Former Ace Hotel London Managing Director Chris Penn and business partner Chris King plant the first flag for their new lifestyle brand in Hertfordshire, writes Guy Dittrich.

Birch captures the zeitgeist with a refreshing authenticity that effortlessly delivers on ideals of collaboration, locale, the new luxury of imperfection and ultimately the creation of experience; a playful escape that speaks of craftsmanship, re-use and repair. 

The hotel is reached up a long drive, the sort a grand country home deserves. Amidst the trees of its closely wooded flanks, a swing hangs teasingly, indicative of the good-humour guests can expect. Birch (Handle.Silk.Comet), to use its full name, offers much. Drop-in bakery lessons anyone? Join Tom and his four-legged friend for their morning tour of the farm? Perhaps a do-it-yourself barbeque at one of the several fire pits dotted around the grounds? Birch lifts the spirit with its feel-good atmosphere – the three postscript words in the name relate to the site using the nomenclature of What3Words’ location technology.

The library at Birch in Cheshunt, Hertfordshire
The design scheme speaks of craftsmanship, re-use and repair, with flaws celebrated and exposed surfaces unpolished

The 140-key property comprises a grand Georgian mansion, all red brick, turrets and towers overlooking a wide lawn. This is linked by The Hub, a co-working space, to a low-rise extension housing half of the guestrooms. Countless meeting rooms are joined by pottery, music and art studios, a games room and screening room. There are two standalone units – the riding stables, a quadrangle including 31 guestrooms and fine-dining restaurant, The Zebra Riding Club. And then there is the wellness space, with an open gym finished in a fetching pale pink, plus spinning and exercise studios. All of this takes up just a small portion of the 55-acre estate, which is being patiently returned back to a working farm by Tom Morphew, founder of Full Circle Farms. A lido within one of the estate’s walled gardens will be ready in time for next summer.

Opened in August, Birch is the brainchild of co-founders Chris King and Chris Penn. King is a serial entrepreneur and Penn an experienced hotelier who launched one of the UK’s seminal hotels, Ace London, back in 2013. As a Great Britain triathlete and cross-channel swimmer, Penn’s original plan for the site was to create a sports hotel where guests would be treated as elite athletes, but the location wasn’t right and so Birch was born; the property is managed by Penn and King through Birch Hospitality on a 10-year lease from owners Aprirose, who acquired it from Starwood Capital in 2018.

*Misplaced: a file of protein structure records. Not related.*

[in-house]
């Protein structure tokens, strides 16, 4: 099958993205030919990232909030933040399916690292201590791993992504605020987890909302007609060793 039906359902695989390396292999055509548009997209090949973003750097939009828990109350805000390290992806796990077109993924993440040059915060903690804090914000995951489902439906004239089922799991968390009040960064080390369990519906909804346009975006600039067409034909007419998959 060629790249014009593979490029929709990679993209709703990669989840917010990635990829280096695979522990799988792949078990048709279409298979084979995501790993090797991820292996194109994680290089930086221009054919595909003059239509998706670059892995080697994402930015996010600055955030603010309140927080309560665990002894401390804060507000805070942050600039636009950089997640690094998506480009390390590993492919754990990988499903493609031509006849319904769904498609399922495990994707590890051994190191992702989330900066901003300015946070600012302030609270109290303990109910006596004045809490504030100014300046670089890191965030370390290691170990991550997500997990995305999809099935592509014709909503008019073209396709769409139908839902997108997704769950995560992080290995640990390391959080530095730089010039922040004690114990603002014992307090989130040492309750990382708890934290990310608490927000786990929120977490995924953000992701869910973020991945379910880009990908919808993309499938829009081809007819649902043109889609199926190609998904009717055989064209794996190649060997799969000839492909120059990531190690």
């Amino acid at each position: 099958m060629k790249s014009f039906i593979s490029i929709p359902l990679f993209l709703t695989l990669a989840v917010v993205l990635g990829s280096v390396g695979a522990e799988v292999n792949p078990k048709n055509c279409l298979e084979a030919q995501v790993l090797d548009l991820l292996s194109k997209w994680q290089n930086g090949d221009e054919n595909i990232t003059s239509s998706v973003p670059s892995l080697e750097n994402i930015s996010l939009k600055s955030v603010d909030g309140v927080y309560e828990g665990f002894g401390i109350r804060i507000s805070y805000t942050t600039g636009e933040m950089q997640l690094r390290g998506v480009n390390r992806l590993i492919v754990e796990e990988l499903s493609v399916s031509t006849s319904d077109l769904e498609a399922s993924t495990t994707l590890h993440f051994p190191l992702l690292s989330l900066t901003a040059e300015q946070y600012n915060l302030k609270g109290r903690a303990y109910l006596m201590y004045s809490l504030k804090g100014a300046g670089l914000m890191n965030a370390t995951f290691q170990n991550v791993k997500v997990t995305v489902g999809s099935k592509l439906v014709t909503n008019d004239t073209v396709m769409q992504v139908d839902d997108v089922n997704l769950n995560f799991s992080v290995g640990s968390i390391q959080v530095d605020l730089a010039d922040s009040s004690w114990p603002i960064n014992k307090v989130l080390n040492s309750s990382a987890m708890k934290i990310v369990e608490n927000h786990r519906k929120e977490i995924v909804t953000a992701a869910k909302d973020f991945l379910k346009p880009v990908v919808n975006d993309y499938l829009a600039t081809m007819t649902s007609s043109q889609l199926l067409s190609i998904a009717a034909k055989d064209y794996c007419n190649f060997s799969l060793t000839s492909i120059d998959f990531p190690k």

The hotel is a few minutes north of London’s orbital M25 motorway; an audience in the region of 10 million people are within a 75-minute drive. According to King, the aim is to offer the luxury of time as well as space, bringing together nature, wellness, art and food with crossover effect. The estate has a farm-to-table offer from chickens, pigs and sheep to vegetable and herb gardens. Foraging is an obvious activation, but it is also a venue for wellness with outdoor boot camps and woodland weights. Greenery is important within the hotel too; guestrooms have terrariums and large plants provide screening in public spaces. 

Birch in Cheshunt, Hertfordshire

Shoreditch-based architects Red Deer were selected to lead the design process, with co-founder Ciaran O’Brien describing their approach as aiming to “touch the earth lightly”. He talks of creating unique spaces through the use of original materials and skilled craftsmanship. “We like to add as little as we can with the maximum effect,” says O’Brien of a style that delivers real punch. Take the circular reception station, faceted in deep jade-green mirrored glass that brightens a relatively dark room. More audacious is the mansion house staircase painted deep Yves Klein Blue, together with the showstopping orb of its glowing pendant lamp, Luna by In-es.artdesign, which leads O’Brien to nickname the space ‘blue moon’.  

The strongest aspect of the interiors is the crafted, less-is-more appeal. “By engaging with craftspeople early on in the process, we were able to look at flaws more closely and see if there were stories that could be developed,” explains O’Brien, adding that plenty of original materials are retained. Historic and cracked plaster has been exposed to reveal more recent electrical chasing – “the past patina of failure shows through,” notes O’Brien. Similarly, after the removal of several layers of flooring, the original tessellated marble tiling at the entrance to all-day restaurant Valeries was discovered.